Annual Review of Neuroscience 07/2014; 37:17-38.
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    ABSTRACT: According to embodied cognition theories, higher cognitive abilities depend on the reenactment of sensory and motor representations. In the first part of this review, we critically analyze the central claims of embodied theories and argue that the existing behavioral and neuroimaging data do not allow investigators to discriminate between embodied cognition and classical cognitive accounts, which assume that conceptual representations are amodal and symbolic. In the second part, we review the main claims and the core electrophysiological findings typically cited in support of the mirror neuron theory of action understanding, one of the most influential examples of embodied cognition theories. In the final part, we analyze the claim that mirror neurons subserve action understanding by mapping visual representations of observed actions on motor representations, trying to clarify in what sense the representations carried by these neurons can be claimed motor.
    Annual Review of Neuroscience 07/2014; 37:1-15.
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    ABSTRACT: Visual motion cues provide animals with critical information about their environment and guide a diverse array of behaviors. The neural circuits that carry out motion estimation provide a well-constrained model system for studying the logic of neural computation. Through a confluence of behavioral, physiological, and anatomical experiments, taking advantage of the powerful genetic tools available in the fruit fly Drosophila melanogaster, an outline of the neural pathways that compute visual motion has emerged. Here we describe these pathways, the evidence supporting them, and the challenges that remain in understanding the circuits and computations that link sensory inputs to behavior. Studies in flies and vertebrates have revealed a number of functional similarities between motion-processing pathways in different animals, despite profound differences in circuit anatomy and structure. The fact that different circuit mechanisms are used to achieve convergent computational outcomes sheds light on the evolution of the nervous system.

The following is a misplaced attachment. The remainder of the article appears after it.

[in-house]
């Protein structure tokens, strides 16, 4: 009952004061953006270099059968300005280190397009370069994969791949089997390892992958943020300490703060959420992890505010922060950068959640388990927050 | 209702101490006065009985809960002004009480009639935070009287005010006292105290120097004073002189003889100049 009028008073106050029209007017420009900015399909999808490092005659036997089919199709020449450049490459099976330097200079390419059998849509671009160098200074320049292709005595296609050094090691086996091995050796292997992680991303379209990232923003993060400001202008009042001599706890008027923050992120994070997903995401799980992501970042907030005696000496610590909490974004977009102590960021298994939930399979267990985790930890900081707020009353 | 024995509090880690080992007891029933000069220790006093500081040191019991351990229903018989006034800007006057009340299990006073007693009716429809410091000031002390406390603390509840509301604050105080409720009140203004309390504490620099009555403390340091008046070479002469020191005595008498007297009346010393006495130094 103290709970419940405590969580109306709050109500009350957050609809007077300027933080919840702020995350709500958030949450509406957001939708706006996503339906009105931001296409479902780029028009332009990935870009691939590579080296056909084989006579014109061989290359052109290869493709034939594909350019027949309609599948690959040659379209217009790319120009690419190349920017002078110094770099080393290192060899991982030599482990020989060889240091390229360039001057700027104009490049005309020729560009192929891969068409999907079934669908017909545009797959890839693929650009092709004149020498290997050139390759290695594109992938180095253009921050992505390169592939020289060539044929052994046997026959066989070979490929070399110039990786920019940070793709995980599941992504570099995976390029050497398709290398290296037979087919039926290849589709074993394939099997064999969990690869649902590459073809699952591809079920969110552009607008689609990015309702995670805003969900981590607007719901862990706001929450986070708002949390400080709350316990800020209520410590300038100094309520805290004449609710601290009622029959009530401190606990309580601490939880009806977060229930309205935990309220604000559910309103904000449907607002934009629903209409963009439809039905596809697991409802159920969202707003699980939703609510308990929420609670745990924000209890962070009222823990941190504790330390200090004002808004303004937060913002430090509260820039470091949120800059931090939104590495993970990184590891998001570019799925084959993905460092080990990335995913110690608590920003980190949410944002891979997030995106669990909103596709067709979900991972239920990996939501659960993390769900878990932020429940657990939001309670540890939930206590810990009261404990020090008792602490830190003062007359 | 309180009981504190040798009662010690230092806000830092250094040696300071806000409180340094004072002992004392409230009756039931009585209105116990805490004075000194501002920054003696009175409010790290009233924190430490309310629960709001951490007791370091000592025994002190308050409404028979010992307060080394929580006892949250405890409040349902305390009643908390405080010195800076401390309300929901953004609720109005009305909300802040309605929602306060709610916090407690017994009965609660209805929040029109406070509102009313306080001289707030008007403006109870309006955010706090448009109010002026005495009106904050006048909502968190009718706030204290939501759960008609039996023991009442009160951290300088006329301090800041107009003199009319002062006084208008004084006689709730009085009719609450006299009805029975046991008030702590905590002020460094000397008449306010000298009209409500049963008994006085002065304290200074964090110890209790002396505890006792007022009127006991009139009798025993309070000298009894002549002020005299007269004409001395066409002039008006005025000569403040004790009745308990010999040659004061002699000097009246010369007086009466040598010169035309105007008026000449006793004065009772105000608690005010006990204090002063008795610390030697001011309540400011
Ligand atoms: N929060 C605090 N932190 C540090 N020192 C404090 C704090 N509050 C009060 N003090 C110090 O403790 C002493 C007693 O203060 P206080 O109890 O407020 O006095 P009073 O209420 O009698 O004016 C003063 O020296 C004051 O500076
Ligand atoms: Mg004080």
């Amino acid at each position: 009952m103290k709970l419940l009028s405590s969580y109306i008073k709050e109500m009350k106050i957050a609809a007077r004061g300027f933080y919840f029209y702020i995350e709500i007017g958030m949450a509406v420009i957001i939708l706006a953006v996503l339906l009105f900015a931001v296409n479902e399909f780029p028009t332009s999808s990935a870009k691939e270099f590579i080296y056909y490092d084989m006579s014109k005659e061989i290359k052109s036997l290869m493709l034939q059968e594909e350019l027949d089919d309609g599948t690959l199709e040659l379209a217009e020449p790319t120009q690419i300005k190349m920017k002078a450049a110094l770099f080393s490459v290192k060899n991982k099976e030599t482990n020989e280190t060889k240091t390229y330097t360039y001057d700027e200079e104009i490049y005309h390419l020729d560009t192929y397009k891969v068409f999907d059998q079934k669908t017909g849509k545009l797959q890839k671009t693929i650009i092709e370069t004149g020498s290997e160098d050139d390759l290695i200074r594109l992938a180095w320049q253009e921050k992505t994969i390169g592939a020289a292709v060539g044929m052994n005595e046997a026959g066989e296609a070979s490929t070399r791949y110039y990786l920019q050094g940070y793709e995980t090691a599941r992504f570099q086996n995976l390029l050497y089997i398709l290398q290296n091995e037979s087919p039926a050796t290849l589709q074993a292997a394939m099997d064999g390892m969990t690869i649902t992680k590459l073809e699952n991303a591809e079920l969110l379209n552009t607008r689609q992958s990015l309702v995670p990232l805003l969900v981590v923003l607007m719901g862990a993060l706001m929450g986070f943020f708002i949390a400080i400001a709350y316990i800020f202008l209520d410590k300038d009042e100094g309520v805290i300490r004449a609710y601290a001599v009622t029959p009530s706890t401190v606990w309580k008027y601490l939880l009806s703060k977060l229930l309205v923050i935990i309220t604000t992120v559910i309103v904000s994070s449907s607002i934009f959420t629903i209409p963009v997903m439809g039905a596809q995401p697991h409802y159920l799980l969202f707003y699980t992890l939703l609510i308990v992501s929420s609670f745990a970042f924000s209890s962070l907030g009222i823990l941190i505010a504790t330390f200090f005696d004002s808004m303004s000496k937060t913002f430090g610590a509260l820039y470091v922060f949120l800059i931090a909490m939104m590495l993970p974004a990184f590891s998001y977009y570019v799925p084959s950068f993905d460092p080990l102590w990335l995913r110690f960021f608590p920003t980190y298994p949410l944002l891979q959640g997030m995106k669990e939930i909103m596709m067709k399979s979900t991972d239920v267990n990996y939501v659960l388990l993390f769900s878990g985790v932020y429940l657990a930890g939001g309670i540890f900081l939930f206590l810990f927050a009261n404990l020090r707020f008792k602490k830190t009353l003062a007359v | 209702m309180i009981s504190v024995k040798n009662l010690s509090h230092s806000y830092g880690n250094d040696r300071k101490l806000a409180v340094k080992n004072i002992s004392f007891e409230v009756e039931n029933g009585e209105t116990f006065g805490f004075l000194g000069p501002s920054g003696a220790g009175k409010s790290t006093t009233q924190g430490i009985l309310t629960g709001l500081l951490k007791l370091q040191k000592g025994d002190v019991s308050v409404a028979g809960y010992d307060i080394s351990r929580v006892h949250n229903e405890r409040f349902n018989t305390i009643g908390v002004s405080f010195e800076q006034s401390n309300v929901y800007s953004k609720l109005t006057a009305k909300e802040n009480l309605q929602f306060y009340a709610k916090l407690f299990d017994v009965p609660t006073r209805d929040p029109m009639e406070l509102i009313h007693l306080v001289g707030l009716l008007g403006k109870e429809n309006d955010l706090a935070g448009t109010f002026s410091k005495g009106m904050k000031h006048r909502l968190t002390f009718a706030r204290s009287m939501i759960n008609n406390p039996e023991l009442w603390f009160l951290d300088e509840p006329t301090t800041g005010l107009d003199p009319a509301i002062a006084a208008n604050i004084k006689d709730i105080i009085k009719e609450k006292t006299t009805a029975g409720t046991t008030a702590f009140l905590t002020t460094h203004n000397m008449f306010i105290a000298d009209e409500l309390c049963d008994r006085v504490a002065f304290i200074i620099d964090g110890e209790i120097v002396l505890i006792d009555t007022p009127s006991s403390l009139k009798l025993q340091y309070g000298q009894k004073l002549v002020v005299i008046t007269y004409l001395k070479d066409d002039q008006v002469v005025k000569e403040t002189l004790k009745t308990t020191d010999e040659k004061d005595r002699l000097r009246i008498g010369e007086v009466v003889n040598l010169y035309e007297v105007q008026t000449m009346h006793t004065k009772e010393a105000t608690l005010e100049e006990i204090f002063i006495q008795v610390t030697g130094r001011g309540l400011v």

Annual Review of Neuroscience 07/2014; 37:307-327.
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    ABSTRACT: Functional magnetic resonance imaging (fMRI) provides a unique view of the working human mind. The blood-oxygen-level-dependent (BOLD) signal, detected in fMRI, reflects changes in deoxyhemoglobin driven by localized changes in brain blood flow and blood oxygenation, which are coupled to underlying neuronal activity by a process termed neurovascular coupling. Over the past 10 years, a range of cellular mechanisms, including astrocytes, pericytes, and interneurons, have been proposed to play a role in functional neurovascular coupling. However, the field remains conflicted over the relative importance of each process, while key spatiotemporal features of BOLD response remain unexplained. Here, we review current candidate neurovascular coupling mechanisms and propose that previously overlooked involvement of the vascular endothelium may provide a more complete picture of how blood flow is controlled in the brain. We also explore the possibility and consequences of conditions in which neurovascular coupling may be altered, including during postnatal development, pathological states, and aging, noting relevance to both stimulus-evoked and resting-state fMRI studies.
    Annual Review of Neuroscience 07/2014; 37:161-181.